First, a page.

Galore Creek Mine on lower Stikine Watershed (B.C.)
by admin ~ February 26th, 2007
My good friend Tad has posted several updates on mining developments near the communities of Iskut and Telegraph Creek on his blog (Fieldnotes: Notes on the Anthropology of British Columbia).
The Galore Creek Mine: received its project approval from BC for it’s environmental assessment of the massive open pit project and access road on the watershed of the lower Stikine River. The mine has the support of the Talhtan elected leadership, and it is expected to generate up to 1000 jobs during the construction phase. The Iskut elders group, Klabona Keepers, have issued a statement opposing mining developments in the sacred headwaters region of the Nass, Stikine and Skeena Rivers.
- Vancouver Sun News Story
- NovaGold Project Description
- EPIC Project Information
- Sacred Headwaters Website
Kemess Mine: an open pit copper-gold mine and milling complex located in the southern Toodoggone area of northern British Columbia, faces continuing opposition from the Tse Keh Nay First Nations, and concerns over cultural heritage, aboriginal rights, and environmental assessment process. Quote from news report:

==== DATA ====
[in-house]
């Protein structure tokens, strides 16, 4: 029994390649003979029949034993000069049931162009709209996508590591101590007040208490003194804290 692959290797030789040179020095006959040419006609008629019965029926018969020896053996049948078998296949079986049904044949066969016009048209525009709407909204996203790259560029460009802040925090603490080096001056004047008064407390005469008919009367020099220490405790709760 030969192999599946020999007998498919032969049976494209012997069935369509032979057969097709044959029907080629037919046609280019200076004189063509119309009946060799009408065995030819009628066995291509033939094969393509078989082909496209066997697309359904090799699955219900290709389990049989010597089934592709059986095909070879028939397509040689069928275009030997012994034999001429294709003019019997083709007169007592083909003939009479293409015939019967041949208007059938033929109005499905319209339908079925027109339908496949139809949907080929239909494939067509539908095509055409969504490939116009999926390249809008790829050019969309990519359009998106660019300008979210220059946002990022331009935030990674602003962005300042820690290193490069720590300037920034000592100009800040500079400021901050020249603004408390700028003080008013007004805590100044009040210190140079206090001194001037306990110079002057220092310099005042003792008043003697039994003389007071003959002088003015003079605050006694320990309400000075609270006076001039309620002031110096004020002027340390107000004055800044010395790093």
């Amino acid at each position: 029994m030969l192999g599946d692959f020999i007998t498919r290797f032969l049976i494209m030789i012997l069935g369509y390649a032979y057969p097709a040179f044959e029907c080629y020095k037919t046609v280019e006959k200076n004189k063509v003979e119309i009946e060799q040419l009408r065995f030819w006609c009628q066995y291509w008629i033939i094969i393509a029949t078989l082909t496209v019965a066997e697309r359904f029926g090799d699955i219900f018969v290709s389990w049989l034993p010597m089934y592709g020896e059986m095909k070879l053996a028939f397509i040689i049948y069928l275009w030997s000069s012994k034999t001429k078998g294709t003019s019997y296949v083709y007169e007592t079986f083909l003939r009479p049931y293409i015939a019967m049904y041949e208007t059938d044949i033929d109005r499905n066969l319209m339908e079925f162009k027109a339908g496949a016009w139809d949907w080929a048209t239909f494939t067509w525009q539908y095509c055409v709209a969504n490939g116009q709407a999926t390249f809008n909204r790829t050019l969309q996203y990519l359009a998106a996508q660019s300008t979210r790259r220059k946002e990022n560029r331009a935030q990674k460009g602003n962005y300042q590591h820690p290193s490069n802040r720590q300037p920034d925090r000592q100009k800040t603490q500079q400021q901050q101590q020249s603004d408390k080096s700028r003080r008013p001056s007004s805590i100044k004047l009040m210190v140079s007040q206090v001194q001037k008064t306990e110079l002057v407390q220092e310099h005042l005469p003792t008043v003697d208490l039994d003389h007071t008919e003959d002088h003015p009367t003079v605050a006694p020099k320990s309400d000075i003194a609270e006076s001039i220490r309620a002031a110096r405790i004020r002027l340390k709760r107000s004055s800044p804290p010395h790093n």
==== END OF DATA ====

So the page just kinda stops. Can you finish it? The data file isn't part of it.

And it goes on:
Chief John Allen French of the Takla First Nation, on behalf of the Tse Keh Nay, said in a open letter this week to Premier Gordon Campbell that the tribal group’s members remain concerned about the government’s apparent support for the Kemess North mine proposal.
The project necessitates disposal of mine tailings into a local fish-bearing lake that the Tse Keh Nay describe as “a well-spring for our culture.”
“We have un-extinguished Aboriginal rights and title there, including important spiritual, hunting, fishing, medicine-gathering, burial sites and cultural sites,” French wrote.
He said the public review process for the mine “does not work for us” and needs to be fixed.
He called on the government to reconcile the tribe’s aboriginal interest with its own development aims and to revisit the Kemess North environmental assessment process with the first nation.